Forgive me, for I have sinned.
Seven years ago, I thought Comic Sans was a good font.
It pains me to type that, but it’s true.
Time might have passed, but I still know surprisingly little about design, so it’s time for me to sit down with design extraordinaire, Dean O’Callaghan, to learn the basics.
This guide is for absolute beginners; for those who are running a business and don’t know the first thing about design, but don’t need to know all the details -- just the basics so you can create good-looking, effective designs.
Of course, if you want the best designs for your business, it’s generally better to hire a professional -- there’s a reason why they study design, and there’s a reason why it can cost so much -- you’re paying for their expertise.
That being said, this guide can also help you to brief any designers that you hire so that they can create the best work for you.
First things first: there are many different types of design, but as this is a basic guide, we’ll cover just the big ones that are most necessary for small businesses: brand identity design, graphic design, web design, and packaging design.
Here’s a simple breakdown of what each of them are:
Brand identity design
Your brand is a huge part of your business: what you look like, and how it fits in with your values, tone of voice, audience, market analysis, marketing messaging, and mission statement -- it’s often referred to as brand strategy.
We’re written more on branding in our article, The Basics of Building a Brand.
Brand identity design is essentially made up of your logo, brand colours, and font -- the ‘Holy Trinity’ of brand identity design.
Those bare bones can then be used on stationery, business cards, event materials, marketing, social media, on your website -- anywhere and everywhere your brand is visually present.
Consistency with your brand helps your audience know that something is related to your brand without having to look at your logo, even if it’s a subconscious reaction.
It gives your business integrity, and acts as a glue to tie everything in your brand together.
You must be consistent with your brand identity design.
I really can’t stress this enough.
We come across so many brands that don’t use the same font or colour palettes across all of their messaging, which means that their brand looks messy, and your customers might go elsewhere, to another, better designed, business.
Inconsistency makes your audience uneasy, and unable to gauge your brand’s visual message.
It’s like someone telling the same story over and over, but changing it each time they tell it, until, eventually, you don’t know what’s true.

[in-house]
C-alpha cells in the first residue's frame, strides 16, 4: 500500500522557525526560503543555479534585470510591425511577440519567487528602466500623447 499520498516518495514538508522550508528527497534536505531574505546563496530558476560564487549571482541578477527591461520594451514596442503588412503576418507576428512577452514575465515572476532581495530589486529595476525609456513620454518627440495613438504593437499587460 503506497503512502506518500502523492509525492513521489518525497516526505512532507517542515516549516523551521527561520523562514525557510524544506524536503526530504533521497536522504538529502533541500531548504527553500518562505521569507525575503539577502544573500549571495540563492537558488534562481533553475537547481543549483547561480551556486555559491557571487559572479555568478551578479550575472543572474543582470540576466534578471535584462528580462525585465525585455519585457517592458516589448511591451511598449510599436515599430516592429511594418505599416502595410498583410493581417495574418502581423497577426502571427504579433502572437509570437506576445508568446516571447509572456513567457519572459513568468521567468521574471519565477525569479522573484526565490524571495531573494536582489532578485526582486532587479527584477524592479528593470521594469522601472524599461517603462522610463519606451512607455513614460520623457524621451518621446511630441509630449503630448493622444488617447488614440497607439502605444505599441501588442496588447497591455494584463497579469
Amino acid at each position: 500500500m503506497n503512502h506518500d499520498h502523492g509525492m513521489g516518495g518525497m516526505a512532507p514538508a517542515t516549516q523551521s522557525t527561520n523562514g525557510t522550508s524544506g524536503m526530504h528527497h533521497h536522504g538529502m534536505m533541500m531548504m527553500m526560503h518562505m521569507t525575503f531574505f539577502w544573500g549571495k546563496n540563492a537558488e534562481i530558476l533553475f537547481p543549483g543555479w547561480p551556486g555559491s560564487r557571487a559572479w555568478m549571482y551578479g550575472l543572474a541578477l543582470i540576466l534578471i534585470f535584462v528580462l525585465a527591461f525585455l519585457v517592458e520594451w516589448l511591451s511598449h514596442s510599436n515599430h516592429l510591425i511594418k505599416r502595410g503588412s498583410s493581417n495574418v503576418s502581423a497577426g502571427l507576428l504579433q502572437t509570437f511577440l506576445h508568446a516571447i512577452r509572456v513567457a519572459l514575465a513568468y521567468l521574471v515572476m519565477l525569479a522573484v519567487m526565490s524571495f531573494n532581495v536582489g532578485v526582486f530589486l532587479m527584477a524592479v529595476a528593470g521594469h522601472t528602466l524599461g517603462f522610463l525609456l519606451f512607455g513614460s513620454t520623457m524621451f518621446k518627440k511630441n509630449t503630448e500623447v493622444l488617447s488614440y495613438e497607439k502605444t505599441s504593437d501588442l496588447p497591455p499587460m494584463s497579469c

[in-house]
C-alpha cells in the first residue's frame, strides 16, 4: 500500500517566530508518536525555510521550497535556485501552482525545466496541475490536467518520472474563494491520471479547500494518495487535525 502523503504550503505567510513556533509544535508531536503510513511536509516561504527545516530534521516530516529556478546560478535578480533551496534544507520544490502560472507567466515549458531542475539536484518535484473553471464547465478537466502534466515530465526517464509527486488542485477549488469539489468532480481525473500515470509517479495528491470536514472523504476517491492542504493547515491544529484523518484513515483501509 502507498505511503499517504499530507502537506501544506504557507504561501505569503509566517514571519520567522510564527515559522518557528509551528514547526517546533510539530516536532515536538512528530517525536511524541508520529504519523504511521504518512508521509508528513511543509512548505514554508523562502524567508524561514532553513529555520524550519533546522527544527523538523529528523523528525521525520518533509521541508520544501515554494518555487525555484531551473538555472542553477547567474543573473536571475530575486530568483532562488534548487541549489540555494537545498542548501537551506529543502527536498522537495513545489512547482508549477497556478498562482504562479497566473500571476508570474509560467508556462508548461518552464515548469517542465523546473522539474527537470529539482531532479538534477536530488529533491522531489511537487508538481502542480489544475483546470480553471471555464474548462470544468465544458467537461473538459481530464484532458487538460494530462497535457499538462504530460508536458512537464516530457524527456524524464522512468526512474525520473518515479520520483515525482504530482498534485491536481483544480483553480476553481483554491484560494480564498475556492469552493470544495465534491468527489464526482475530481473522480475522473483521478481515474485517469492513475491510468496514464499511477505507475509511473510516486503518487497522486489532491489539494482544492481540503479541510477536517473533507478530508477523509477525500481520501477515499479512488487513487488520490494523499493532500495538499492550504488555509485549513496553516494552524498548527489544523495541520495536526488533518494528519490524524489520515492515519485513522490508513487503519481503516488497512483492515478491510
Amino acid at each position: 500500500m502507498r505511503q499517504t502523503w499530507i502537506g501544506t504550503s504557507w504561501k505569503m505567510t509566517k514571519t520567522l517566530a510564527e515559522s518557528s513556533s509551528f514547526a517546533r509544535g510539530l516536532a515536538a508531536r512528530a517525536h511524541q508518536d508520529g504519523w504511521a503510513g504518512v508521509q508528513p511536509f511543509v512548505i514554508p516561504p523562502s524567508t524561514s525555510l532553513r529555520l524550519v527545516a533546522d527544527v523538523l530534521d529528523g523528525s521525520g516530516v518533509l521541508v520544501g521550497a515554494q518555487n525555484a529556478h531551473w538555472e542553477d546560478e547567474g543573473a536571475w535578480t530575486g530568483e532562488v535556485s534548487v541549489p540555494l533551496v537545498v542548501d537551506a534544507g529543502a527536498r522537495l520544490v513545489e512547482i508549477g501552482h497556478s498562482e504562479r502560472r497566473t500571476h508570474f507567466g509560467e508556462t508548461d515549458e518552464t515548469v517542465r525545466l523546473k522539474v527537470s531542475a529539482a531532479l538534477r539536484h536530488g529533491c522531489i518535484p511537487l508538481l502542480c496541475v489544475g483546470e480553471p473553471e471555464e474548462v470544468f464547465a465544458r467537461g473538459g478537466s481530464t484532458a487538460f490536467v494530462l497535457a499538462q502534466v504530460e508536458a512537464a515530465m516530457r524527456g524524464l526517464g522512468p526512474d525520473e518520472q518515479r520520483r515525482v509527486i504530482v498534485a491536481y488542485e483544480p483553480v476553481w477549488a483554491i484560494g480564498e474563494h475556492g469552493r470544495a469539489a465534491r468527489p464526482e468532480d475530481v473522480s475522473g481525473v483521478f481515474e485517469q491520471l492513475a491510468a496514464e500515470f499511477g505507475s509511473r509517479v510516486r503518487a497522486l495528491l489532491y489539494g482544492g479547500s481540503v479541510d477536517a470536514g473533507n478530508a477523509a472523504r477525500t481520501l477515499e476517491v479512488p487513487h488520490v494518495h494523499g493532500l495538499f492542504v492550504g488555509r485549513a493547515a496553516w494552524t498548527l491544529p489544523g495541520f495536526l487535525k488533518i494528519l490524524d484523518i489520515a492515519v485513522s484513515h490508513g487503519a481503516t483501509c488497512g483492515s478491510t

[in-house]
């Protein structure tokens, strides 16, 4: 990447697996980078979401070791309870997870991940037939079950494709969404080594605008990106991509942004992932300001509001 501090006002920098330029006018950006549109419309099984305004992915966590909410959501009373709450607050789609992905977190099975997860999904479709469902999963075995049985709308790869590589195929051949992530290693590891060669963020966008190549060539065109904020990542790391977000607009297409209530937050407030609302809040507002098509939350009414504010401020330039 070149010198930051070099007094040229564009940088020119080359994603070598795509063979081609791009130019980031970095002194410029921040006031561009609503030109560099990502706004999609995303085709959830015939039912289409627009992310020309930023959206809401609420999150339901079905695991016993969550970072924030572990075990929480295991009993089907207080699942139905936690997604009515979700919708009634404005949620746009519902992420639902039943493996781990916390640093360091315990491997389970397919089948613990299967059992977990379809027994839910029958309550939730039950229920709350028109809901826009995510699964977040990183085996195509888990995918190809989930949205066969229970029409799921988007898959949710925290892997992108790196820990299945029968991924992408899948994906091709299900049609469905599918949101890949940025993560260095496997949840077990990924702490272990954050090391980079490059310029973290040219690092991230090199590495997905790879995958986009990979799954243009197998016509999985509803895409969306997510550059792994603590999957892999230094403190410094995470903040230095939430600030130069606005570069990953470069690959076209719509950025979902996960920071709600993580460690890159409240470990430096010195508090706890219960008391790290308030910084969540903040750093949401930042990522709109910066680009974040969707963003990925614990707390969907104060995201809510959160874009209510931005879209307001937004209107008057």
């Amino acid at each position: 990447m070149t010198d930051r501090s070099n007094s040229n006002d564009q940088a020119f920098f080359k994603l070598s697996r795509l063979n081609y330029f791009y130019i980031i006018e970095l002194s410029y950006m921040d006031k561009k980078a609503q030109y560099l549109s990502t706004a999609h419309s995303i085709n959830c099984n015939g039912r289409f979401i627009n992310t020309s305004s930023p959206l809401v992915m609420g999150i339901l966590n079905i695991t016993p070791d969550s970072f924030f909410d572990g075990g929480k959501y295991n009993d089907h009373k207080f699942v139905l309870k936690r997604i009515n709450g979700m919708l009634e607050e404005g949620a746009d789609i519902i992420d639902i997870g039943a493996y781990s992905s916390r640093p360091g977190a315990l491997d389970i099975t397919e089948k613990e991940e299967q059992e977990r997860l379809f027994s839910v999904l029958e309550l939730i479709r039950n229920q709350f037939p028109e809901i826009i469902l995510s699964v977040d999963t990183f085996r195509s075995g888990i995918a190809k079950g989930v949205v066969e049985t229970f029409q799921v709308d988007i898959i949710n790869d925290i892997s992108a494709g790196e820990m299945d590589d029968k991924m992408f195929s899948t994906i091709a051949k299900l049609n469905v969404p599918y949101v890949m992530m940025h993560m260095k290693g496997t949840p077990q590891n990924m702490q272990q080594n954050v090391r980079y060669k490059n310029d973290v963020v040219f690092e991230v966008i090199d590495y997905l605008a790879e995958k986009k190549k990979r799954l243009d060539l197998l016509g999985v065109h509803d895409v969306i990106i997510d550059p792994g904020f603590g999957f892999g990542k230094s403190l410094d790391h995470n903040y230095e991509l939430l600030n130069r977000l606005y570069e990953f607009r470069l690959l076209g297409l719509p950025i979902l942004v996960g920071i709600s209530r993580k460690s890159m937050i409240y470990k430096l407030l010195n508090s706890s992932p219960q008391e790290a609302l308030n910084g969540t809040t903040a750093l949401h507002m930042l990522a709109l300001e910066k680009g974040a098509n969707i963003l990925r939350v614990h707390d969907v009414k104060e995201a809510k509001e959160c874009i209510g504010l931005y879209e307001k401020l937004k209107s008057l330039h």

We all judge by appearance (sad, but true), and your brand identity is one of the first things your customers will see, so they will make a snap judgement based on that.
Decide upon your logo, brand colours and fonts, make sure that they all work together and fit in with your brand (for example, choosing Comic Sans for a professional services firm wouldn’t be appropriate), and stick to them.
You’ll find it makes your life much easier; it’ll be quicker to design things like marketing messages, social media posts, and anything else you need for your brand.
It’s like baking a cake -- each ingredient has to work well together -- you can’t just throw in sausages and hope that they’ll work with the buttercream icing (ew).
And, just like baking a cake, the better quality the ingredients, the better the cake will taste, and the more people will buy the cake.
Here are some useful tools that you can use to choose your brand’s Holy Trinity so you can bake the best brand cake:
This tool works based on search, so you search the colours you think would work well for your brand, and it’ll generate moodboards and colour palettes for you to think about.
Simply click on a colour to find its complimenting and contrasting colour to help build your palette.
If you’re really stuck for inspiration, this amazing Instagram account will give you the push you need. They create complimenting colour palettes regularly and post them to their feed, so you just pick a palette that works for your brand, and it’s done!
For when you find the perfect colour online, but don’t have the RGB or Hex codes (universal codes of colour) to recreate it for your brand -- simply take a screenshot and upload the image to this site, then drop the colour picker onto the colour you like, and it’ll tell you what the different colour codes are. Super easy!